§ Mr. Ashley Cooper
bore testimony to the same report, as having been Foreman to the Dorset Grand Jury.
§ Mr. Whitbread
reminded the house, that he did not pledge himself for the truth of the petitioner's allegations. It was the petitioner's son who delivered the Petition to him, and he fell it his duty, as an independent member of parliament, to present it to the house. If the grievances complained of had been remedied, it was to the honour of the magistrates: but why such severities were at all inflicted, might hereafter be matter for enquiry. Why the magistrates of a county should assume an authority to inflict punishments upon persons imprisoned more than were authorised by the court who committed them, he was at a loss to conceive. He was glad, however, the petition had been presented, as it might lead to enquiry touching such abuses, and settle some regulation in similar cases.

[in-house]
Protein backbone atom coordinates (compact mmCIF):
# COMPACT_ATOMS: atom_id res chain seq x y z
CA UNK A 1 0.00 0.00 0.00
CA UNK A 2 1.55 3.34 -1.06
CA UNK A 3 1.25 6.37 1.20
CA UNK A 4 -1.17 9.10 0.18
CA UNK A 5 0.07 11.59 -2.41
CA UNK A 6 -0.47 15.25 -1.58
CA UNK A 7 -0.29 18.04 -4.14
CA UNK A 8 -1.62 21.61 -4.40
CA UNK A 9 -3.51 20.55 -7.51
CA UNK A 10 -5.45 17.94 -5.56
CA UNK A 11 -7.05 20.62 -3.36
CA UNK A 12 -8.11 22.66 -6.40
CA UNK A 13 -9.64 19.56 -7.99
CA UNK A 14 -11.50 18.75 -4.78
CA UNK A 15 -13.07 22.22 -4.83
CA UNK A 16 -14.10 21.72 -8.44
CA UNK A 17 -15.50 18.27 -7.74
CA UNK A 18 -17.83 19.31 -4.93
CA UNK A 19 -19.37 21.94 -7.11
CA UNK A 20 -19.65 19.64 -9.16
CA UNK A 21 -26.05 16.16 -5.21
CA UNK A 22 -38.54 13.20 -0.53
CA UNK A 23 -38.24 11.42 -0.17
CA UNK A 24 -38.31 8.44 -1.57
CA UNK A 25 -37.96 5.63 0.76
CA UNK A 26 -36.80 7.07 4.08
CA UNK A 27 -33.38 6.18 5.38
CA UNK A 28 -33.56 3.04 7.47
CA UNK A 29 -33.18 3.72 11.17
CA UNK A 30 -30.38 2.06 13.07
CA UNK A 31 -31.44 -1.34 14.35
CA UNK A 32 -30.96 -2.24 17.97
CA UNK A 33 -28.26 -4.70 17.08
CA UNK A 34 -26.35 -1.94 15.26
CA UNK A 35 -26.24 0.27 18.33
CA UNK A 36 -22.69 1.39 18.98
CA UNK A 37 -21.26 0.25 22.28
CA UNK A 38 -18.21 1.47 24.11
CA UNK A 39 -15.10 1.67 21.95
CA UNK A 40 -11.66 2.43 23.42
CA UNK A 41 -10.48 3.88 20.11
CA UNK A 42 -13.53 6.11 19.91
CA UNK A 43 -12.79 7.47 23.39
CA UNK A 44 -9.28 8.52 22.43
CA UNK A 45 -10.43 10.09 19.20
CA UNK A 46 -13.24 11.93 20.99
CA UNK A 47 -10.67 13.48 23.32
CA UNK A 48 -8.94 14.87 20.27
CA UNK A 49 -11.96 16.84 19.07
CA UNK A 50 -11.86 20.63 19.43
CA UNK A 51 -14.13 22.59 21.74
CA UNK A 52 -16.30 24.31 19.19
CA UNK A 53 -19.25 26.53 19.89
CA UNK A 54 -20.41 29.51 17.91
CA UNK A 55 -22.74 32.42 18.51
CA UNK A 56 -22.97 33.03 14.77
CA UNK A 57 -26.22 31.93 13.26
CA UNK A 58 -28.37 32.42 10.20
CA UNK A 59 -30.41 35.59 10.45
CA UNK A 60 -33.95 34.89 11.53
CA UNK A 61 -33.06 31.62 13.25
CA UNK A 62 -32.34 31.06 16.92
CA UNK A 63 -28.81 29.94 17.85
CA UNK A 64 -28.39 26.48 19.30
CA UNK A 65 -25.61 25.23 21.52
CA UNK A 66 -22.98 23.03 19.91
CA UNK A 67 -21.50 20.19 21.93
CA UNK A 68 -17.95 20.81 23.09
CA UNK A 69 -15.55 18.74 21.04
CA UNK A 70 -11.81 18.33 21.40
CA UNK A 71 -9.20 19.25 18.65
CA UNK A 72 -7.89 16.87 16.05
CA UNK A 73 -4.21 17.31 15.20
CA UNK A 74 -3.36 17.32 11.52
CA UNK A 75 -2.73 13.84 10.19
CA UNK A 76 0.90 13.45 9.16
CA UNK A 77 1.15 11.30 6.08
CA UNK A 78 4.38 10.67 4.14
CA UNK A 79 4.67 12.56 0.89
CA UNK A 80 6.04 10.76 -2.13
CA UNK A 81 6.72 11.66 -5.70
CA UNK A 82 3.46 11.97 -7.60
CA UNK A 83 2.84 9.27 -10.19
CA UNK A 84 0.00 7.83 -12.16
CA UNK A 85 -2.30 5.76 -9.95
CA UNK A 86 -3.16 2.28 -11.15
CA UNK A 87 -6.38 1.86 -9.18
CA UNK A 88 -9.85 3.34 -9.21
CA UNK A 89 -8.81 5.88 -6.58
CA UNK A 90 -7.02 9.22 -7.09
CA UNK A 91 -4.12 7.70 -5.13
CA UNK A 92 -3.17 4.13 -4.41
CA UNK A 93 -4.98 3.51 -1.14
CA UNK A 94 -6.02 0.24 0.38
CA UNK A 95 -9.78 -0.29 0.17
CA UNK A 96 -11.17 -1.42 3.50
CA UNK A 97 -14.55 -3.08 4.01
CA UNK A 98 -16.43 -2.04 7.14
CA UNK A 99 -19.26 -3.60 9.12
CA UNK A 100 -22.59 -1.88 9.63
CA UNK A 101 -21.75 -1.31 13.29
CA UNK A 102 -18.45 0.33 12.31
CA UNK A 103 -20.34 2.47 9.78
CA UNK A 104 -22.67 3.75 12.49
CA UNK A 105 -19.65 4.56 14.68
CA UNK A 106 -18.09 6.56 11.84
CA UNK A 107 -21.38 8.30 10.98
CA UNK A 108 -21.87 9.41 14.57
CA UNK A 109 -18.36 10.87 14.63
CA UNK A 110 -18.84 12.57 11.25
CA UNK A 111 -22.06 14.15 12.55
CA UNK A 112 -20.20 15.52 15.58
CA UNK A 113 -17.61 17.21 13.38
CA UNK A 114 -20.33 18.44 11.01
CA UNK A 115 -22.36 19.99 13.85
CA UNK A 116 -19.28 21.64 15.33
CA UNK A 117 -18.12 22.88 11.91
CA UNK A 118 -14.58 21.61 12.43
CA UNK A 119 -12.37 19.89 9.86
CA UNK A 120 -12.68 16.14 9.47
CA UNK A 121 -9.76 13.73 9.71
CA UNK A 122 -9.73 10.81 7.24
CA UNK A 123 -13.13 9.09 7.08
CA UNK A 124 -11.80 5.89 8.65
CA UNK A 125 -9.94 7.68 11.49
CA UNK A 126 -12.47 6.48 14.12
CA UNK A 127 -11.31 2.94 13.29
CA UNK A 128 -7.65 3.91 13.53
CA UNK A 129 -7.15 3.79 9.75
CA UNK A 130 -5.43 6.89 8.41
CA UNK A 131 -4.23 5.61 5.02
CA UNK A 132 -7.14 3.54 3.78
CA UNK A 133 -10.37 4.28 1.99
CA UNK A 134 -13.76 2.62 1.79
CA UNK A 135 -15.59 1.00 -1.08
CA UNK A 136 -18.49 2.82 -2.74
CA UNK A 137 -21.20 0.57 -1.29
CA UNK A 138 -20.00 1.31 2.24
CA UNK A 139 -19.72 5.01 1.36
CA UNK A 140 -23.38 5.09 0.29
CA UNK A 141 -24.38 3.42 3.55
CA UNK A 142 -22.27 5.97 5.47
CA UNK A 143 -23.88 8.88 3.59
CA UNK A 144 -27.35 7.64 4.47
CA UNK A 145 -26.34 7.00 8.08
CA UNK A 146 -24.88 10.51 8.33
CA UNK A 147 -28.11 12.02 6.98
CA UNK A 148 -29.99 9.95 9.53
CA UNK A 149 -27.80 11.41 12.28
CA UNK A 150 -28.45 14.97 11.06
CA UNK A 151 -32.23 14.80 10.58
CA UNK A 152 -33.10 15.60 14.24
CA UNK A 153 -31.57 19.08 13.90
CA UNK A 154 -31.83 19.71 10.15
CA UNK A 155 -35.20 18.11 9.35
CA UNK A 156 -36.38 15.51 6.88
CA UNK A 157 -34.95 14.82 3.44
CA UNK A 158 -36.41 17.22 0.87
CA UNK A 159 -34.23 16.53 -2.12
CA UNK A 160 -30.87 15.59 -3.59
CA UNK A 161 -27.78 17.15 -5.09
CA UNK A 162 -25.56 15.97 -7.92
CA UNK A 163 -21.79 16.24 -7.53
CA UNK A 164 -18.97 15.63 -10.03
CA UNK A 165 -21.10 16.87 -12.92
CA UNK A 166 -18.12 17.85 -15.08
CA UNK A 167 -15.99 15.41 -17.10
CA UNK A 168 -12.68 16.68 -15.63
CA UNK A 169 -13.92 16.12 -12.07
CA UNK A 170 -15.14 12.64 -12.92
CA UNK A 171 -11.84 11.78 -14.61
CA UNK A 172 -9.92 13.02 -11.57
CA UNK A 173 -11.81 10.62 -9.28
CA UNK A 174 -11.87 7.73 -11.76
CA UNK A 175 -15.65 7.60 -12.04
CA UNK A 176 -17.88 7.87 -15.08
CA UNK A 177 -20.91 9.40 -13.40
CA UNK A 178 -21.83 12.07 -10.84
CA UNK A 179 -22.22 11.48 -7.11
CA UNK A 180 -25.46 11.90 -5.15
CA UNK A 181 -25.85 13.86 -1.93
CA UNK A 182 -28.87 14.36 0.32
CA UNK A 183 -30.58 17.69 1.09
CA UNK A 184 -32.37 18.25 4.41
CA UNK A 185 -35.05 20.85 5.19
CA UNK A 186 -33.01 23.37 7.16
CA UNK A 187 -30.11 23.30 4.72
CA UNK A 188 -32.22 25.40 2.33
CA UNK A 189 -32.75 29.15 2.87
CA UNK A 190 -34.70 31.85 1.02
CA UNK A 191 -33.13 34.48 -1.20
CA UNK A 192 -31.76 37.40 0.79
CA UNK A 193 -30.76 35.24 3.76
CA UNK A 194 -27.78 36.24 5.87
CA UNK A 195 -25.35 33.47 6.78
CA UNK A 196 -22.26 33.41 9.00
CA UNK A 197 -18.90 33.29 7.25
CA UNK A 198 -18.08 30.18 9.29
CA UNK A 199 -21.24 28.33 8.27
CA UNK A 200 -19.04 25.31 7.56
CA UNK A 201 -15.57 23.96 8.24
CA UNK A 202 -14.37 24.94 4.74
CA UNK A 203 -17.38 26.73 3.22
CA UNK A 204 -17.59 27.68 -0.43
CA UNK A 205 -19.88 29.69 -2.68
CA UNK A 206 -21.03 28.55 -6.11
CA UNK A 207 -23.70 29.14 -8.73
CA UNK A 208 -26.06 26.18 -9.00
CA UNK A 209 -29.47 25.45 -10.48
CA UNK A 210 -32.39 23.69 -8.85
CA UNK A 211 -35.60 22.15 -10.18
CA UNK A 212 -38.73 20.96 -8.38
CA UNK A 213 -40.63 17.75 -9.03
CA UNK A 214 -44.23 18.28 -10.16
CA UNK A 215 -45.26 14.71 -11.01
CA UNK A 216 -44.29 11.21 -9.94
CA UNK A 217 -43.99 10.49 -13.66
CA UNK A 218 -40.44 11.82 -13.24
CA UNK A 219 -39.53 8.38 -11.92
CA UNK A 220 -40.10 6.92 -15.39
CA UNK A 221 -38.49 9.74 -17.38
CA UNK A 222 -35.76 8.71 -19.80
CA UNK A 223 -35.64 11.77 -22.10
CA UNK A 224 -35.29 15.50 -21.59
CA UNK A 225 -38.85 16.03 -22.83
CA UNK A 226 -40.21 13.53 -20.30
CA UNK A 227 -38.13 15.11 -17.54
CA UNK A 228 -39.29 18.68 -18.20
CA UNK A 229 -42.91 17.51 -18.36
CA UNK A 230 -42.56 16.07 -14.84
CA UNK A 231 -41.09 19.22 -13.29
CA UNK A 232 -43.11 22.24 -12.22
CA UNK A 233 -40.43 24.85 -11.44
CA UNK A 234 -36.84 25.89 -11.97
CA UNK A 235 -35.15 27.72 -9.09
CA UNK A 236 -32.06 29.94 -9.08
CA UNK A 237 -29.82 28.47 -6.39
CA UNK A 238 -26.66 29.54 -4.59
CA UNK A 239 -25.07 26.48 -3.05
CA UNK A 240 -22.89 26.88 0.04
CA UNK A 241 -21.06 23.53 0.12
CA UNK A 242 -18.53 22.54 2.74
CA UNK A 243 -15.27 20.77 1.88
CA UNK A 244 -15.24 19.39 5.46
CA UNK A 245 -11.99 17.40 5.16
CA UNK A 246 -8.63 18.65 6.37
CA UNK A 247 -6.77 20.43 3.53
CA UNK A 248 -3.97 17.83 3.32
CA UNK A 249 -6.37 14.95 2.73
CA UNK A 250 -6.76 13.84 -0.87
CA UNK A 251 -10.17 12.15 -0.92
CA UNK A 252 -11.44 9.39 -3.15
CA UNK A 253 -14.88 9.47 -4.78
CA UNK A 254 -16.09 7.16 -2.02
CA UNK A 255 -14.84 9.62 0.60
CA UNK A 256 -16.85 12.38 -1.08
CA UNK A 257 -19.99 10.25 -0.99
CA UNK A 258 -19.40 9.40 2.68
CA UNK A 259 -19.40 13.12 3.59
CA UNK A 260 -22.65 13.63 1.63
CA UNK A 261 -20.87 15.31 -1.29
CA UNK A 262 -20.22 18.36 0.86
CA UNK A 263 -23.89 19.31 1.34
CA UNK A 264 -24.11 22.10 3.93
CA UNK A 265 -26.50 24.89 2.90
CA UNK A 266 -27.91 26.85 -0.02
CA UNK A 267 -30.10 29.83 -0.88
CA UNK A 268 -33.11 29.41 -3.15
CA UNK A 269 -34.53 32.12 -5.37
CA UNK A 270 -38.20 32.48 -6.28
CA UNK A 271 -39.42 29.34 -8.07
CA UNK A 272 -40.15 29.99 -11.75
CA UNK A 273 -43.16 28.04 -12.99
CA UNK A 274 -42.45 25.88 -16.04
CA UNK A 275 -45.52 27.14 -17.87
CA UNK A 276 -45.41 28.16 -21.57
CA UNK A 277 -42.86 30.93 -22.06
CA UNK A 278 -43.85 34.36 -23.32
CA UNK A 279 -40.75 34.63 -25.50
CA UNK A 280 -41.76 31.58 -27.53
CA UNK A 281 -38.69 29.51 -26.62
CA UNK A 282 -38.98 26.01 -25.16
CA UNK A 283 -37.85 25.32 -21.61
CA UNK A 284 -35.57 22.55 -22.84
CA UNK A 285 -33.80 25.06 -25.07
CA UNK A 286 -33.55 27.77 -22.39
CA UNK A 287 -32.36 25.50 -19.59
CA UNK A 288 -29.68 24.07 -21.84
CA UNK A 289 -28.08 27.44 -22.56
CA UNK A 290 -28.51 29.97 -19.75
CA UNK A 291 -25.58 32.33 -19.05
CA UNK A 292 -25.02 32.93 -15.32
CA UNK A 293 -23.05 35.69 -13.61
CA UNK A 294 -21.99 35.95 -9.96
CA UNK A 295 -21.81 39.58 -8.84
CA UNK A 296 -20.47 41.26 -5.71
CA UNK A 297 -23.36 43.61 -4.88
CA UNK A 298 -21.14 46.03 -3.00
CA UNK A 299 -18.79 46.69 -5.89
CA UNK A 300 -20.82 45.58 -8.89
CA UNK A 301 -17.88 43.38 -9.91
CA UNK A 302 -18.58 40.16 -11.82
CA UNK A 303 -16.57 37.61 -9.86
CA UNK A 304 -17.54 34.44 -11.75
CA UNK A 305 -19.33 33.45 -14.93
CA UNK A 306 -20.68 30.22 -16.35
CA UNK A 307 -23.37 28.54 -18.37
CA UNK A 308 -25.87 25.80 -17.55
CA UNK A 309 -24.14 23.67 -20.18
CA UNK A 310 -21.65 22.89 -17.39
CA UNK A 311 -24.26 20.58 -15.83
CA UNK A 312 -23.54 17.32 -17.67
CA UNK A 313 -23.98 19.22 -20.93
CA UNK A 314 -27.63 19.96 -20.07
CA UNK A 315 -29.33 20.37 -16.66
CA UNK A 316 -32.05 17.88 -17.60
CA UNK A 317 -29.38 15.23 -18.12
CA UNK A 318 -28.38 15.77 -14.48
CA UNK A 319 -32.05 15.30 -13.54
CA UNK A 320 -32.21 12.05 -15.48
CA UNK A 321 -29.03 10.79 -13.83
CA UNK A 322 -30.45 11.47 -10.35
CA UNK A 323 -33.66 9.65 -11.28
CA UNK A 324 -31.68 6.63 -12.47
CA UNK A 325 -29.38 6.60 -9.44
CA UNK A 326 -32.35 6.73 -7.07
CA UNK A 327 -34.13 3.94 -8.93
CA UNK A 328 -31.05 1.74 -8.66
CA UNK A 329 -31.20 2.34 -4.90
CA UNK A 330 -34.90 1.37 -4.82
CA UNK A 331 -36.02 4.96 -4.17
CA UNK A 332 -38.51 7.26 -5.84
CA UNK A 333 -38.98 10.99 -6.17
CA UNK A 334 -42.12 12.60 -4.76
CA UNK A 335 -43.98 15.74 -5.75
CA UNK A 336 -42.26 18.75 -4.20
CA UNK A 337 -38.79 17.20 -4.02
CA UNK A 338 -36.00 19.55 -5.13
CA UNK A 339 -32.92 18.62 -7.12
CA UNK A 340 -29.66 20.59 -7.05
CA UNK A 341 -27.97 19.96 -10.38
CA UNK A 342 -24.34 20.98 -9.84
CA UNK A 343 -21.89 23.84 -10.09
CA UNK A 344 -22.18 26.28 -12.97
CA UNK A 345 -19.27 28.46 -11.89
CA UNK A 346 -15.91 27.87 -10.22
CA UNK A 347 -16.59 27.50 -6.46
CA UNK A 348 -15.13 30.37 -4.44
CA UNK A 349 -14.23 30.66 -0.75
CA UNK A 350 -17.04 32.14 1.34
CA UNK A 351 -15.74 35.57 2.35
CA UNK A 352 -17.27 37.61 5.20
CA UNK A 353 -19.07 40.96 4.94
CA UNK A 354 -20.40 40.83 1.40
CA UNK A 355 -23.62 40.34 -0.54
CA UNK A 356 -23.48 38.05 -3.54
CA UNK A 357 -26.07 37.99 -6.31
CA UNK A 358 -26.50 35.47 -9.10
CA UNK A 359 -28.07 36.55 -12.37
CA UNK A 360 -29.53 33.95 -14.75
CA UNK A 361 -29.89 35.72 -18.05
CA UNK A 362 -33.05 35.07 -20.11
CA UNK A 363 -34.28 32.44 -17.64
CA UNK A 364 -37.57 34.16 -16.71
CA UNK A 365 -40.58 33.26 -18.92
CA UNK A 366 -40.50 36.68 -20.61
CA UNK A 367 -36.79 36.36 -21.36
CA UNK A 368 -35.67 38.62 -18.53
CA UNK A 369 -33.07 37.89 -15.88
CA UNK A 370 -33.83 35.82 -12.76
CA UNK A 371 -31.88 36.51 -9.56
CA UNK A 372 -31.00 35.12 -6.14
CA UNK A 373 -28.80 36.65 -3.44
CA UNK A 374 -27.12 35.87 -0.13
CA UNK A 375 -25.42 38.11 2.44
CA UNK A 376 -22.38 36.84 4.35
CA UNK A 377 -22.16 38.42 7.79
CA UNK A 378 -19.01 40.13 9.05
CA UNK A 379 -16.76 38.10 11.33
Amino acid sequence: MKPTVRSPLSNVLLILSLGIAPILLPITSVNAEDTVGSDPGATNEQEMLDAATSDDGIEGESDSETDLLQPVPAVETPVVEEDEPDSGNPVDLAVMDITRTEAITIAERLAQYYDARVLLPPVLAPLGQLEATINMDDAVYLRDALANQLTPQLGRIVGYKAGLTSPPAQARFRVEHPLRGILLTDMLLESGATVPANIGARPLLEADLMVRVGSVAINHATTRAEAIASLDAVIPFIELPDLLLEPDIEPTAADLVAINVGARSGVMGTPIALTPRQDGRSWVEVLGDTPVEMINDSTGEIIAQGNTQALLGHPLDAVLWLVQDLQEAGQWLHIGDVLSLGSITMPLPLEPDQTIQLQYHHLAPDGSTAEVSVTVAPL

§ The Speaker,
on looking at the Petition, felt it necessary to apprize the house, that there appeared on the face of it several erasures and interlineations, and therefore, in point of form, it could not be considered as the Petition of the person who signed it.
§ Mr. Whitbread
said he was not conscious of any informality in these circumstances; the erasures and alterations were made by the son of the Petitioner, who had delivered the paper to him. He would, however, with the leave of the house, withdraw the Petition, on the ground of its informality.—Leave given.